Air Force adjusts big-ticket acquisition programs
Service plans changes to KC-X tanker, F-35 and NETCENTS-2 programs
- By Amber Corrin
- Apr 23, 2010
The Air Force is looking to improve its acquisition activities, starting immediately with the impending contract awards for the KC-X tanker, the F-35 joint strike fighter and the Network-Centric Solutions-2 Enterprise Integration and Service Management program (NETCENTS-2), according to a top Defense Department official.
“Recapturing acquisition excellence in the Air Force is a top priority,” David Van Buren, Air Force assistant secretary for acquisition, said today at an AFCEA Nova luncheon. In particular, “our acquisition cycle times are horrible," he said.
Air Force finally details NETCENTS-2 requirements
The Air Force is also taking a cue from the Obama administration’s agenda for accessible information and accountability. “We’re working hard to be transparent,” Van Buren said, pointing to the ongoing KC-X tanker program that he said will be accepting proposals until a July 9 closing date.
“We will be awarding a contract by fall, and we’re working with [Office of the Secretary of Defense],” he added. EADS North America announced on April 20 that it would bid on the project July 8.
In addition, the department is in negotiations for a fourth lot of aircraft under the F-35 joint strike fighter program, Van Buren said.
After releasing long-awaited requirements for the NETCENTS-2 contract March 2, Van Buren said his office is looking to involve small businesses in developing the on-ramp portion of the contract, and while a number of the NETCENTS-2 contracts closed april 1, there are still several still open for bids, but Van Buren did not elaborate on which contracts remain open.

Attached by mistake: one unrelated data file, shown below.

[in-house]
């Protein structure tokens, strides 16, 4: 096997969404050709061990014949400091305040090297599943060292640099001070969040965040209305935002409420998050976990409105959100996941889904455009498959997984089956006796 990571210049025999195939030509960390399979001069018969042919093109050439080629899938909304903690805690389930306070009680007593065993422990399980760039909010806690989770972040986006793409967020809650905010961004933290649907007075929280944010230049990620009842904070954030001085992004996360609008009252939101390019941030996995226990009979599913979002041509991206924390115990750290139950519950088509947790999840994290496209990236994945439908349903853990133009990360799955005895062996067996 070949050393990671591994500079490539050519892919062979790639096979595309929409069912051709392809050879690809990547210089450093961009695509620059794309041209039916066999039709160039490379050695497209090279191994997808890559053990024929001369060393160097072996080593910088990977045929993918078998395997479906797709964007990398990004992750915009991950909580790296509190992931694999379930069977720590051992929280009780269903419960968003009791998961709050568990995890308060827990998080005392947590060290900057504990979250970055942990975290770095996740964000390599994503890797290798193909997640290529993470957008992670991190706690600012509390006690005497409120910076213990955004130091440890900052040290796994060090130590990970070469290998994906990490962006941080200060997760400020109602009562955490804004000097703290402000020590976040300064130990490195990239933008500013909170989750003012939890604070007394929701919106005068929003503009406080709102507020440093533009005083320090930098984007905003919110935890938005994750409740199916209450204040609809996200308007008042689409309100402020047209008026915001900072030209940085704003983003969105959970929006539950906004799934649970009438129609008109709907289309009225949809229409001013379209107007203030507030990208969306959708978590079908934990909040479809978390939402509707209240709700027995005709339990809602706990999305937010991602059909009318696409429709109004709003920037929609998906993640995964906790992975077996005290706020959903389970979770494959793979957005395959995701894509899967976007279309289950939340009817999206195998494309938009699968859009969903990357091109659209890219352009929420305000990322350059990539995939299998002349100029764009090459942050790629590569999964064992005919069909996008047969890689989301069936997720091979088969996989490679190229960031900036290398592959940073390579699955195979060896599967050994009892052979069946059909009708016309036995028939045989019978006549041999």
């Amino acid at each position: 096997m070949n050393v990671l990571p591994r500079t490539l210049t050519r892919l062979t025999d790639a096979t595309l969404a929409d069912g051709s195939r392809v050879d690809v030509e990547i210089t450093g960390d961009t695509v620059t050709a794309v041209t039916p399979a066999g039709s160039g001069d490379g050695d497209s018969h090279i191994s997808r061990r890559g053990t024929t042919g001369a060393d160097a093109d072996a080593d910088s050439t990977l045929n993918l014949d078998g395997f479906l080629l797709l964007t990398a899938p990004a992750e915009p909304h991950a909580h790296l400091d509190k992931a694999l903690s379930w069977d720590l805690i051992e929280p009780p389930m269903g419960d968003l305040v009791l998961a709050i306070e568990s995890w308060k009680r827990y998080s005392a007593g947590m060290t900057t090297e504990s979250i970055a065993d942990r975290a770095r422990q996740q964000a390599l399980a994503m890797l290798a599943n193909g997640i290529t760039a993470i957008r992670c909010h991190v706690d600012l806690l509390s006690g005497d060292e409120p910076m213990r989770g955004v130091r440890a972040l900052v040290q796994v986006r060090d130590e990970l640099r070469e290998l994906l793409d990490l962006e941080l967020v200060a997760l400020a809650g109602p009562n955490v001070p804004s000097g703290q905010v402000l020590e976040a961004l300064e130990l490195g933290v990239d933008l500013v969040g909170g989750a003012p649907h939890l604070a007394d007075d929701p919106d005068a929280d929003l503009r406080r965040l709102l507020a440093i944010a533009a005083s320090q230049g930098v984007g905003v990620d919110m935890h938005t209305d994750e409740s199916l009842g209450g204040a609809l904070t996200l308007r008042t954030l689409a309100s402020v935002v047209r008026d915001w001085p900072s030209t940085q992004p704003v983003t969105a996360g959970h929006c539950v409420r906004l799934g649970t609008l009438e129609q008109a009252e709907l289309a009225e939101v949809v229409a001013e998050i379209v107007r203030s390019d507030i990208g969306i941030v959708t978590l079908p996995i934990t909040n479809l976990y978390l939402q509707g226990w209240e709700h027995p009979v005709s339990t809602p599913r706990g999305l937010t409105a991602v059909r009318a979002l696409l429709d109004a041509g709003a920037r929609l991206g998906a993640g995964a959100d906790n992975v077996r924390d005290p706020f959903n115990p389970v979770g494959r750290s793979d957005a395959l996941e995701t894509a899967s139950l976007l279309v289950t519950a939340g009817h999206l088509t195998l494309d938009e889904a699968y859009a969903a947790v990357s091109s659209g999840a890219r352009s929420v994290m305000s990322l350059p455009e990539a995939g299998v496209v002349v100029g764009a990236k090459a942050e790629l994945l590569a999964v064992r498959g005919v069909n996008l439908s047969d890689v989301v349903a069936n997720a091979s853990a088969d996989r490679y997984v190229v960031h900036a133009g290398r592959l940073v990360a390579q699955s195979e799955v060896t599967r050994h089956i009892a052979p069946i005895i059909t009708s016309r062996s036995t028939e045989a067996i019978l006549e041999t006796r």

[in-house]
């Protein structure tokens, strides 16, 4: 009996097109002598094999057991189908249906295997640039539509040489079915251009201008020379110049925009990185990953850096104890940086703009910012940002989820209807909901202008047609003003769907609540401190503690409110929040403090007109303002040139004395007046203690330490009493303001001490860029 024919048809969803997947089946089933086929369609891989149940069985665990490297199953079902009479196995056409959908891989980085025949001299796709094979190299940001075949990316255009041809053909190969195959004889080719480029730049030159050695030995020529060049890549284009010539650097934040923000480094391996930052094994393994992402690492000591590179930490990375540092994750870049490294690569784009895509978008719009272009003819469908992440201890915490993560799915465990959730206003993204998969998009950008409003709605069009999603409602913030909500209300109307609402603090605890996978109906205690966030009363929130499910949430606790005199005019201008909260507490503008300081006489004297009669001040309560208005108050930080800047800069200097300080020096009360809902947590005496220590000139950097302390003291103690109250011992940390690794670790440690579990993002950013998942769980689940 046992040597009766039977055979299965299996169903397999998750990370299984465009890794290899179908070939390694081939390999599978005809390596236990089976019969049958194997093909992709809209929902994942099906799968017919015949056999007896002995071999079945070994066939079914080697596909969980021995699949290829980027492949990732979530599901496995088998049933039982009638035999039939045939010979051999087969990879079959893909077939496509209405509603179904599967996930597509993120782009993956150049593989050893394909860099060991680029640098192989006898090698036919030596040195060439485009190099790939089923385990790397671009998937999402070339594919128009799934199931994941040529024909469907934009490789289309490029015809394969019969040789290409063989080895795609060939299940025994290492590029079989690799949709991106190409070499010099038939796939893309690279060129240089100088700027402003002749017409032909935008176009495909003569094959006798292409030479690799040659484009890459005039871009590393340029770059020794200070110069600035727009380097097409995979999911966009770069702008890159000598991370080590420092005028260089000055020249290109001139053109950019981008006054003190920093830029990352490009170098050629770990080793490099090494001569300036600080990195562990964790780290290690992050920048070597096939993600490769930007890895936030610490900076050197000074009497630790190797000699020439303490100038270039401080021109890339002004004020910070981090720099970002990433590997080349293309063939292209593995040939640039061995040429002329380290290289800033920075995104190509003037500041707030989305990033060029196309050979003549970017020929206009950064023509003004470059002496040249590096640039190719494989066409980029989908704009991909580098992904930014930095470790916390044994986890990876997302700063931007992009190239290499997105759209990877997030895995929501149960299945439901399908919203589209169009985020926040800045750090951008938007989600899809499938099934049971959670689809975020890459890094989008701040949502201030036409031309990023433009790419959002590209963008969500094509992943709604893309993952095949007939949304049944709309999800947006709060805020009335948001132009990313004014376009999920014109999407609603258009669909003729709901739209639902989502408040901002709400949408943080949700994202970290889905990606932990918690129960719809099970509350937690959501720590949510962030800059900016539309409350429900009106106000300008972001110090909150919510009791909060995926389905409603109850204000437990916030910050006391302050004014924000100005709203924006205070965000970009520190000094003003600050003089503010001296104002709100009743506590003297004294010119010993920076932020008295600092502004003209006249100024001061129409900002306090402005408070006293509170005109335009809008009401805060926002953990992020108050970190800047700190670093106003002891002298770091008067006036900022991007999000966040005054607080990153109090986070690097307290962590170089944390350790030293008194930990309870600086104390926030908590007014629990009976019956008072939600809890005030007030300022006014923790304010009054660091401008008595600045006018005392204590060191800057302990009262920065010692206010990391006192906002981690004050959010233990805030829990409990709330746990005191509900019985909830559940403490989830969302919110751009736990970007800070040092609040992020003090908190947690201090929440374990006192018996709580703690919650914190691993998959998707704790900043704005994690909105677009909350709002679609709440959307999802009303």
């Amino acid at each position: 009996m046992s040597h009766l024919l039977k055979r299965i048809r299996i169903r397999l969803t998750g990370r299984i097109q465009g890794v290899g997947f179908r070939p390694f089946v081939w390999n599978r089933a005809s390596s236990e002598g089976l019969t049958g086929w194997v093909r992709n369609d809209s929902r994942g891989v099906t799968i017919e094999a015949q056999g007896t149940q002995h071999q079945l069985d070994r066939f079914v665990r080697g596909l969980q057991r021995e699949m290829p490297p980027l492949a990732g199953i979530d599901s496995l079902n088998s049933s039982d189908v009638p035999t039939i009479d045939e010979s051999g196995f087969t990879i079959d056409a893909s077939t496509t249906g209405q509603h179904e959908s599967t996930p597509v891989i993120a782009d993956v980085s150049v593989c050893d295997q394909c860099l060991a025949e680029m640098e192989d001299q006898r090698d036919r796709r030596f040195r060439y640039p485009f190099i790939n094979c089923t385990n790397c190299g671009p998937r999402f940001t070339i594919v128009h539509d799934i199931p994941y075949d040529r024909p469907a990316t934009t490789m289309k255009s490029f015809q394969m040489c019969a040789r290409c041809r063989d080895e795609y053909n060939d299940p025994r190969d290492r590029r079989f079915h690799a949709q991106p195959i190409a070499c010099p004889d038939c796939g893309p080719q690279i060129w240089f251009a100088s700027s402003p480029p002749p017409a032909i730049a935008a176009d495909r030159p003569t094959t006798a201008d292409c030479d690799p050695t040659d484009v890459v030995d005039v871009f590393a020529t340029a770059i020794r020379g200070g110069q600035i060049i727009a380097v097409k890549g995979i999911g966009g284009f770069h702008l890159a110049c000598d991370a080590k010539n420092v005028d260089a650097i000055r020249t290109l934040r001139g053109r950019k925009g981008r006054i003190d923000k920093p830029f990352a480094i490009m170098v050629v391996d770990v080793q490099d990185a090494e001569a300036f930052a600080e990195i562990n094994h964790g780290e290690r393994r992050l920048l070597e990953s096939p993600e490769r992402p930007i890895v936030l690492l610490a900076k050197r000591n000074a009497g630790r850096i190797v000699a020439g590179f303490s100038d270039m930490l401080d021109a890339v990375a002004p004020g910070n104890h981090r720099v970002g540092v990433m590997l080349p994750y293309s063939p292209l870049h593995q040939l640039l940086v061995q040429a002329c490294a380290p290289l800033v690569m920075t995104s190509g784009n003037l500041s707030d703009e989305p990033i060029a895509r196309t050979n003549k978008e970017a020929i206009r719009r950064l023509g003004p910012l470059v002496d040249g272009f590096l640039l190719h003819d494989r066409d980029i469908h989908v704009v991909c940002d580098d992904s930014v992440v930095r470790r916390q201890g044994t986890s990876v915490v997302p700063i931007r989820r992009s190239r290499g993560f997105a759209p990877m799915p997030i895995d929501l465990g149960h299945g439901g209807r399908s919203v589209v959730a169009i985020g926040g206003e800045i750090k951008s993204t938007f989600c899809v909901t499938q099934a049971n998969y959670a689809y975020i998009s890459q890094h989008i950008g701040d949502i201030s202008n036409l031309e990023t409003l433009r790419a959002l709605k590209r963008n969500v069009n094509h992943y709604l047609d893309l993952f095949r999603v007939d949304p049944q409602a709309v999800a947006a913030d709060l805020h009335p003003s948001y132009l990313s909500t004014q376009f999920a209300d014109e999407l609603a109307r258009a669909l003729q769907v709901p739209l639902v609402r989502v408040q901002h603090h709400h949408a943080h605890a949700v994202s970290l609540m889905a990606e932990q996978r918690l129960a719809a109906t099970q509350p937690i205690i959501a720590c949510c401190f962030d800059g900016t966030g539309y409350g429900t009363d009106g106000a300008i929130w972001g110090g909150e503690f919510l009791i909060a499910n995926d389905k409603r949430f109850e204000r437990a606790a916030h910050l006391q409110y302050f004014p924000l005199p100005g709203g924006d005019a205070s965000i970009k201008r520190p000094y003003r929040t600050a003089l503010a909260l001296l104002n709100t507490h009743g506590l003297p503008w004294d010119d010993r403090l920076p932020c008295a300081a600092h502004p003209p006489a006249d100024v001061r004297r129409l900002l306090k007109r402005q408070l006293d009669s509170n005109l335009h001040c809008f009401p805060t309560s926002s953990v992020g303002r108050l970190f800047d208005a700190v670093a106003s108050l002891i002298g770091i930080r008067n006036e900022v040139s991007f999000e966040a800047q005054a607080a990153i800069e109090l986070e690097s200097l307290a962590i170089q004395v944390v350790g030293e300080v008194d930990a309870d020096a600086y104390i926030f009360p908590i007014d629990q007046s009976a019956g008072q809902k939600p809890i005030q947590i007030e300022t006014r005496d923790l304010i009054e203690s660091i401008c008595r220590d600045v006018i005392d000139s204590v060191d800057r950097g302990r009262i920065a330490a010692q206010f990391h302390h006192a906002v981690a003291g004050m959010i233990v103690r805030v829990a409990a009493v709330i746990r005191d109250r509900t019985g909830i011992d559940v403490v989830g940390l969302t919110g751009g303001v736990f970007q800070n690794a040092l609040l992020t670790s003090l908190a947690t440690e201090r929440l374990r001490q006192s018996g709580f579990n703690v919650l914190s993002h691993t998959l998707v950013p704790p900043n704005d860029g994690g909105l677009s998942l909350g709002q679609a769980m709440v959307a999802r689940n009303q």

NETCENTS-2 is designed to support the Air Force’s portion of the Global Information Grid.
Van Buren also said a new tactical airlift program could be implemented next year, pending congressional approval and funding.
Despite acquisition inefficiencies, Van Buren highlighted some successful projects the Air Force has gotten off the ground, including the Project Liberty aircraft program, the service’s MC-12W intelligence-surveillance-reconnaissance aircraft being deployed in Iraq and Afghanistan. “The Project Liberty aircraft program is an example of how we’re working to get [these tools] to the warfighter faster,” he said.
Amber Corrin is a staff writer covering military networks for Defense Systems.